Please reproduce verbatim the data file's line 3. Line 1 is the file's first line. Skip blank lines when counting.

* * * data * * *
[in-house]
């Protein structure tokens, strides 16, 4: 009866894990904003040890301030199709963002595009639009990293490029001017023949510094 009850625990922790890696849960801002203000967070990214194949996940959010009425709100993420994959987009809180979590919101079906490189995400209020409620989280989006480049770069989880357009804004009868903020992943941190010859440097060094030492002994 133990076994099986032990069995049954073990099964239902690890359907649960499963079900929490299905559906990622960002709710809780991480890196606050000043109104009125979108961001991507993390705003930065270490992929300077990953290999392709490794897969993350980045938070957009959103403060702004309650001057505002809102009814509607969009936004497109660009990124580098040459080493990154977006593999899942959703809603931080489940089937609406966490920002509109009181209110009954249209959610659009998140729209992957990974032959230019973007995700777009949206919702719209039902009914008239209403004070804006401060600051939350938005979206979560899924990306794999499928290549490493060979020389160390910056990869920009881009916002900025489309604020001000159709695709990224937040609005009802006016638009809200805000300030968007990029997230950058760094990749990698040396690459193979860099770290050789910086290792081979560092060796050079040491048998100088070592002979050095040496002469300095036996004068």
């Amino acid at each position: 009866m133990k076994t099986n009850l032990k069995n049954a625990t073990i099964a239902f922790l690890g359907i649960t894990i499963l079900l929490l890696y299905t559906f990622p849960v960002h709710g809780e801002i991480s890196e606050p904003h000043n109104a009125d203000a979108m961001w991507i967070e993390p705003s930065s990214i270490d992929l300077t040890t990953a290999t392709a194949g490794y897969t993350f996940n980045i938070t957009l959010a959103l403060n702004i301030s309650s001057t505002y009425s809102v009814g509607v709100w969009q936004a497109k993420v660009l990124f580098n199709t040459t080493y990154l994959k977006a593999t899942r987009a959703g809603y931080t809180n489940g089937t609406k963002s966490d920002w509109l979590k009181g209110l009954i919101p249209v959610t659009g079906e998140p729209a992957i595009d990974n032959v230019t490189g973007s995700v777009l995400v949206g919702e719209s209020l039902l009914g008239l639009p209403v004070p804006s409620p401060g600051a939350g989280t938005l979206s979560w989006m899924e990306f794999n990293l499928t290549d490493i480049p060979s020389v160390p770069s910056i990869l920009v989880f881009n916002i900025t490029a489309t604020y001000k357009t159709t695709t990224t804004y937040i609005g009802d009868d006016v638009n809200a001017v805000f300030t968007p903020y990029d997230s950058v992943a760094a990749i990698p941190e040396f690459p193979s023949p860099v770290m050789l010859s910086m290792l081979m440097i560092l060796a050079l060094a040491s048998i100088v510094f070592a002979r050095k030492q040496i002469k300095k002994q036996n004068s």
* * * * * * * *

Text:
């Amino acid at each position: 009866m133990k076994t099986n009850l032990k069995n049954a625990t073990i099964a239902f922790l690890g359907i649960t894990i499963l079900l929490l890696y299905t559906f990622p849960v960002h709710g809780e801002i991480s890196e606050p904003h000043n109104a009125d203000a979108m961001w991507i967070e993390p705003s930065s990214i270490d992929l300077t040890t990953a290999t392709a194949g490794y897969t993350f996940n980045i938070t957009l959010a959103l403060n702004i301030s309650s001057t505002y009425s809102v009814g509607v709100w969009q936004a497109k993420v660009l990124f580098n199709t040459t080493y990154l994959k977006a593999t899942r987009a959703g809603y931080t809180n489940g089937t609406k963002s966490d920002w509109l979590k009181g209110l009954i919101p249209v959610t659009g079906e998140p729209a992957i595009d990974n032959v230019t490189g973007s995700v777009l995400v949206g919702e719209s209020l039902l009914g008239l639009p209403v004070p804006s409620p401060g600051a939350g989280t938005l979206s979560w989006m899924e990306f794999n990293l499928t290549d490493i480049p060979s020389v160390p770069s910056i990869l920009v989880f881009n916002i900025t490029a489309t604020y001000k357009t159709t695709t990224t804004y937040i609005g009802d009868d006016v638009n809200a001017v805000f300030t968007p903020y990029d997230s950058v992943a760094a990749i990698p941190e040396f690459p193979s023949p860099v770290m050789l010859s910086m290792l081979m440097i560092l060796a050079l060094a040491s048998i100088v510094f070592a002979r050095k030492q040496i002469k300095k002994q036996n004068s």